Projects:

Design and manufacturing of geometrically complex structures using laser beam melting GIHSL (DFG, 289647464)

Publication:

MS&T 2017, KT 2017 (Abstracts accepted)

Contact:

M.Sc. Richard Kordaß, richard.kordass@iwu.fraunhofer.de Dipl.-Ing. Hannes Korn, hannes.korn@iwu.fraunhofer.de

Generative Laser wire cladding

© Photo Fraunhofer IWS

The manufacturing of stamping tools contains currently complex and environmentally harmful etching processes

The removed volume predominates over the remaining structure.

Laser wire cladding with fine wire is a alternative manufacturing process for the buildup of precise embossed structure on tools.

This procedure offers technical, economic and ecologic enhancements compared to the previous procedure.

User benefits results in an effective utilization of the material  (100%), high productivity and clean process condition

Project: 

FOLD

Publication:

COAXwire: Processing optic for laser wire cladding; Presentation held at 9. Internationales Lasersymposium und Internationalen Fügetechnischen Symposium "Tailored Joining" 2016, Dresden, 22.-24.2.2016

Contact:

Franz Marquardt, franz.marquardt@iws.fraunhofer.de
Robin Willner, robin.willner@iws.fraunhofer.de

ForNextGen

Additive multiple-material construction of tools and molds

© Photo Fraunhofer IGCV

Adaptability of the additive manufacturing process for the production of optimized tools and mold inserts

Examples include tool molds and tool inserts in multi-material constructions with long-term coating to increase the endurance

A basic body is build with injection moulding from 1.2709 tooling steel. CCZ(Copper) is added at two different component areas to increase the heat dissipation. With these inset cooling structures made with high thermal conductivity materials, it is possible to improve the heat balance and thus decrease the cycle time

Project:

ForNextGen

Publiction:

Anstaett, Christine; Seidel, Christian (2016): Multi-Material Processing. Next step in laser-based powder bed fusion. In: Laser Technik Journal (4), zuletzt geprüft am 16.11.2016

Contact:

Christine Anstätt, christine.anstaett@igcv.fraunhofer.de, +49 821 90678-150

CerAMics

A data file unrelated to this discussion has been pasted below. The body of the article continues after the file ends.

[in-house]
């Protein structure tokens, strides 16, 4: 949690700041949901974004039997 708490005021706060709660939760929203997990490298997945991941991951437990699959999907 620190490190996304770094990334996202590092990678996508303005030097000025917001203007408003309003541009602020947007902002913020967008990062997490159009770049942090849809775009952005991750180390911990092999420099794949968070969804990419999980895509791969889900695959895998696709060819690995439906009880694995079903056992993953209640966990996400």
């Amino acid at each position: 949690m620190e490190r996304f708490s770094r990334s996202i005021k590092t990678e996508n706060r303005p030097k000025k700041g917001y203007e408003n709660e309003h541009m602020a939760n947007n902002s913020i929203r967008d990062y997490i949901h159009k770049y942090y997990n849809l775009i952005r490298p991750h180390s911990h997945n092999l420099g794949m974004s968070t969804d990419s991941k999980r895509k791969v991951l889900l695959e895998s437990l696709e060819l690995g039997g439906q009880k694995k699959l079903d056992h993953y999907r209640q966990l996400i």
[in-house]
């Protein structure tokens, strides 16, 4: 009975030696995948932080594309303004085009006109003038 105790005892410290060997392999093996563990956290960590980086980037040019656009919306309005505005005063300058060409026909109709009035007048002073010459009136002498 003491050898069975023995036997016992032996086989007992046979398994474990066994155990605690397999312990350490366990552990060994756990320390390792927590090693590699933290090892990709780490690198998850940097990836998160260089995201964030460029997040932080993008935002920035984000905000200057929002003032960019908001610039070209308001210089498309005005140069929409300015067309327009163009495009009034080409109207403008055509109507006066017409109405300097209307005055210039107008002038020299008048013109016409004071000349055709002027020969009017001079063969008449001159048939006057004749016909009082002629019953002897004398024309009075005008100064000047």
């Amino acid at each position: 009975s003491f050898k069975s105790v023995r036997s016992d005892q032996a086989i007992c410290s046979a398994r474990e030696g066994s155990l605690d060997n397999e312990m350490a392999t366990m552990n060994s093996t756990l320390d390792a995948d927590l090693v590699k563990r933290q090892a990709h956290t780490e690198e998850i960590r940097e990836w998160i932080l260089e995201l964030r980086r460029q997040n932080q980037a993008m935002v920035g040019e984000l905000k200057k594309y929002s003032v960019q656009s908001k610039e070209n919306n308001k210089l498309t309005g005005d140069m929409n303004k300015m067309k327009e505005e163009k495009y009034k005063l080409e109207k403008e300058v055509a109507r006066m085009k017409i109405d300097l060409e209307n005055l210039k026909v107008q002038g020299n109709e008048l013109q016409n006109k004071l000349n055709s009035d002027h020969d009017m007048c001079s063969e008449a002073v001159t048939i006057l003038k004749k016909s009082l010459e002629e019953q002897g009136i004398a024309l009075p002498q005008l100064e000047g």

Functional combination of ceramics and metals

© Photo Fraunhofer IGCV

Metals and technical ceramics have different material properties.  Typically ceramics possess a high hardness and a low conductivity. Thus they are used as isolators or as wear protection. Metals on the other hand are ductile and conductors.

Therefore a combination of both materials is advantageous in different areas (power electronics, sensors, energy technology)

Using an additive manufacturing process and the developed methods and system components from the Fraunhofer IGCV, it is possible to handle different materials in a single process.

In the CerAMics project it was shown that it is possible to process the material combination metal-ceramic.

Innovative powder applying procedures, devised by the Fraunhofer IGCV, were used

Project:

CerAMics

Publication:

Anstaett, Christine; Seidel, Christian (2016): Multi-Material Processing. Next step in laser-based powder bed fusion. In: Laser Technik Journal (4), zuletzt geprüft am 16.11.2016

Contact:

Christine Anstätt, christine.anstaett@igcv.fraunhofer.de, +49 821 90678-150

Parameter study, quality assessment, and economic consideration

The progressive degree of technological maturity, size, and productivity of the newest facilities for Selective Laser Melting (SLM) enable the first industrial batch production of medium sized metallic components.

© Photo Fraunhofer EMI

Metallic components of max. dimensions of up to 400 mm³ or batch productions of medium sized components, respectively, are manufactured on a commercial SLM system of the newest generation (EOS M400)

An increase of component dimensions and the parallel manufacture of numerous components lead to new questions regarding process control and quality assessment

The exposure strategy dependent resource consumption was considered in regards to process time, material-, and energy demand.

Findings from distortion analyses allow the suitable manufacturing of components under the consideration of process limitations regarding large-volume components.

The surface qualities and material homogeneity were assessed with the help of laserscanning microscopes and µCT measurements and were analyzed under the influence of thermal treatment.

Models of optimal process control in regards to conflict interactions during the process of batch productions were developed.

The newly developed approach enables a component-specific manufacture parameter choice for optimized results and adapted material performance.

Furthermore, economic analyses of production costs and usage of resources in the manufacture are carried out.

Contact:

Aron Pfaff, aron.pfaff@emi.fraunhofer.de, +49 761 2714 522